Beta 400 RS | First Ride

Beta than you'd think!

By Karel Kramer, Photography by Karel Kramer

Beta is a family-owned motorcycle company based in Florence, Italy. At various times in its history the company has made streetbikes, enduros and motocrossers, but its trials machines are its shining stars. Those have earned the marque multiple U.S. and world championships.

Recently, Beta jumped into the North American dual-sport market with a street-legal off-road four-stroke dubbed the 400 RS. At first it put a KTM engine it its chassis, but then in 2010 the company introduced its own DOHC four-valve engine with a wide-ratio six-speed transmission and Keihin carburetor. The Beta engine is engineered well enough to meet U.S. emissions and sound standards, and runs fine as delivered.

The steel frame is traditional in its approach, but the Beta stands out in one area: Its seat height is quite low for a long-travel bike. Inseam-challenged riders should look here first. Fit and finish are very nice, and our bike held up to sustained off-road abuse with no failures whatsoever. Many smaller manufacturers don’t do a good job on the peripheral elements of their machines, but the Beta has an easy-access airbox and a quiet exhaust that still performs well.

Though the Beta is fully street-legal, we treated it like a dirtbike that just happened to have a license plate, which opened up vast horizons of riding opportunities. For open riding, the Beta performs like a thoroughbred with ample engine performance and chassis prowess. The 400 has the same bore as the company’s 450 but a shorter stroke, so the engine spins up quickly and revs out with little vibration. Power delivery is linear and the shorter stroke also makes for lighter handling compared to the bigger bike. Off-road the power was up to every task, but for technical terrain lower gearing would be preferable.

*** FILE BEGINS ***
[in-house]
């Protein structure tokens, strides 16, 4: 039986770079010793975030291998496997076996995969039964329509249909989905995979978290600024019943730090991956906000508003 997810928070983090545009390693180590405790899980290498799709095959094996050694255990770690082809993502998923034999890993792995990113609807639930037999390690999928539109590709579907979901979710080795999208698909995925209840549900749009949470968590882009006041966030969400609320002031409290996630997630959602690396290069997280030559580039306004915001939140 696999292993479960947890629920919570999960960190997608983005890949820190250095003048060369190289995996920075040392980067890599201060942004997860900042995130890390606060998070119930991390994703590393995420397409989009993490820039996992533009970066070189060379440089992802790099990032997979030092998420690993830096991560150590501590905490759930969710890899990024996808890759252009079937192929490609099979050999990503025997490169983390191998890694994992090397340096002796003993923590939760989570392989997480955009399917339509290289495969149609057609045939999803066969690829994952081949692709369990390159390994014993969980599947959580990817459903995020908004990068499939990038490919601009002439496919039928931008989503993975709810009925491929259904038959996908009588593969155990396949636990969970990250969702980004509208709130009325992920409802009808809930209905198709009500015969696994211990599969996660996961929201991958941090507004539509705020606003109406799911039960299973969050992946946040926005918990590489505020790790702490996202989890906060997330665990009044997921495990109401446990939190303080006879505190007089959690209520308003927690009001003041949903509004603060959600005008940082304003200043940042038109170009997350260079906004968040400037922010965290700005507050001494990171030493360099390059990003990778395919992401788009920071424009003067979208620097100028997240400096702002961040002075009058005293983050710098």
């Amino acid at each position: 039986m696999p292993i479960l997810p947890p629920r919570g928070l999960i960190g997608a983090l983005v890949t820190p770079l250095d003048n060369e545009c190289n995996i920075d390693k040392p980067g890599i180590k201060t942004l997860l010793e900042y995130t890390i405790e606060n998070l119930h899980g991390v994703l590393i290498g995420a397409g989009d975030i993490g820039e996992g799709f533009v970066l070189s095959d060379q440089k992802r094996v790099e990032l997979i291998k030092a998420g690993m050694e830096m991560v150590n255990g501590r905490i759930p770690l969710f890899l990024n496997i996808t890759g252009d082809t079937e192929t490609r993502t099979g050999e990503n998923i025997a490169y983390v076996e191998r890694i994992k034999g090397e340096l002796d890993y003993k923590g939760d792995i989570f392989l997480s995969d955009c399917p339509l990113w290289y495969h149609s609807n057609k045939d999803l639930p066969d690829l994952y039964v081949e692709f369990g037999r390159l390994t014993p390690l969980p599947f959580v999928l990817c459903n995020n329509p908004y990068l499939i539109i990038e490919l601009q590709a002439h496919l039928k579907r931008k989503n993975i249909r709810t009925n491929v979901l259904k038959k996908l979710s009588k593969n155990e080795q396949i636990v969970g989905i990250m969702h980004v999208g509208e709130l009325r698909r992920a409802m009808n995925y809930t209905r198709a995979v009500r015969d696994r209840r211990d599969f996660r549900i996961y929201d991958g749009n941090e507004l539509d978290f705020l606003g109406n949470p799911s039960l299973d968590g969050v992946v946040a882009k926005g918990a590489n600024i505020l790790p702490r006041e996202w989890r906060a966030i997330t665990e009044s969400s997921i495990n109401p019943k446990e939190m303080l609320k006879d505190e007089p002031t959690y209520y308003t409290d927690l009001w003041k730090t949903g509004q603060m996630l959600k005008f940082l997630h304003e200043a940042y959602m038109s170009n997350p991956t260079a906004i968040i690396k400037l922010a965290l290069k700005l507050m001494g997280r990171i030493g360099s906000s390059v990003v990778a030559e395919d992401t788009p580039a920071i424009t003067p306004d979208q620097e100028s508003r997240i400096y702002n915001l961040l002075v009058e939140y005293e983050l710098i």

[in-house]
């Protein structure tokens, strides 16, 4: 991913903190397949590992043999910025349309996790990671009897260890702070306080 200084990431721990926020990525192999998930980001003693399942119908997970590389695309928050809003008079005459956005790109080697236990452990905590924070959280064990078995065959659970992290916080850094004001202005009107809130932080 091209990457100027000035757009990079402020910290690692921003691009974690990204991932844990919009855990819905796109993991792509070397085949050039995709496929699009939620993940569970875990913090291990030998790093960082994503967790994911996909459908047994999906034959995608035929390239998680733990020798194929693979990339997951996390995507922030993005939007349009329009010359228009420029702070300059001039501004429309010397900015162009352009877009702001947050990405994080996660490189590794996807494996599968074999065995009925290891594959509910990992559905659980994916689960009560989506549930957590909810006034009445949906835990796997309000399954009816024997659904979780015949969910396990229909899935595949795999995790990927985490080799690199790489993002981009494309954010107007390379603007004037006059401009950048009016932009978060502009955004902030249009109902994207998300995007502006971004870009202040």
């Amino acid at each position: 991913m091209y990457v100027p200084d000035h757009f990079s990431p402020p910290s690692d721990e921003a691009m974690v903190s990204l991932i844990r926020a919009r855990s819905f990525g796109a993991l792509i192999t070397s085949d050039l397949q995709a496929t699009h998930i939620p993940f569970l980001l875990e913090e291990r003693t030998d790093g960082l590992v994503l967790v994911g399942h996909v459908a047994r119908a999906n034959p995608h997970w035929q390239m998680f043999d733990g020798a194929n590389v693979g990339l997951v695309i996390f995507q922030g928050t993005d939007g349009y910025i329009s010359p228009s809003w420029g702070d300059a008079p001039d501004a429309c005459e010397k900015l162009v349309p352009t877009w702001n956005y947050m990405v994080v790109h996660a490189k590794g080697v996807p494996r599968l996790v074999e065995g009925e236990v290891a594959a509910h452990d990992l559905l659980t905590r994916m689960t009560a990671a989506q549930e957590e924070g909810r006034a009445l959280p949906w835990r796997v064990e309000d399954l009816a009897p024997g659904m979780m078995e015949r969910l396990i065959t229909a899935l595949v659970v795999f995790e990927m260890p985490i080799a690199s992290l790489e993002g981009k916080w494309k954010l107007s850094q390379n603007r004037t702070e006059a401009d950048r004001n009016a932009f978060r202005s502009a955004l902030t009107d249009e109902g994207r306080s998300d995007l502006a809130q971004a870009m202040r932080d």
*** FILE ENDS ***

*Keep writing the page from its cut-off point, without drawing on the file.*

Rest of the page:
We did spend time on the pavement, around town in traffic, on rural highways and even on the freeway. Like most off-road-based dual-sports, on-road comfort is Spartan. There are no provisions for carrying a passenger or anything else. Acceleration is brisk for a 400cc single, and easily capable of highway speeds, but as a commuter or adventure-tourer the bike is lacking. The more adventure, the better.

Whether you’re on tarmac or terrible terrain, the Beta is nimble with accurate steering requiring little effort. At the same time, stability at speed is admirable. The Marzocchi/Sachs suspension combo is soft enough for choppy dirt roads yet doesn’t hammer you on pavement. The bike does bottom when slammed hard, but no more than expected for an off-road (meaning softer than motocross) suspension setup. Likewise, the brakes are up to street or trail use. For tight, twisty, canyons with poor pavement, all the Beta needs to be devastating is a switch to street-oriented rubber.

Beta may be a new name in the American dual-sport arena, but it is a serious player with some real advantages compared to more established brands. The 400 and its larger siblings deserve a good, hard look.

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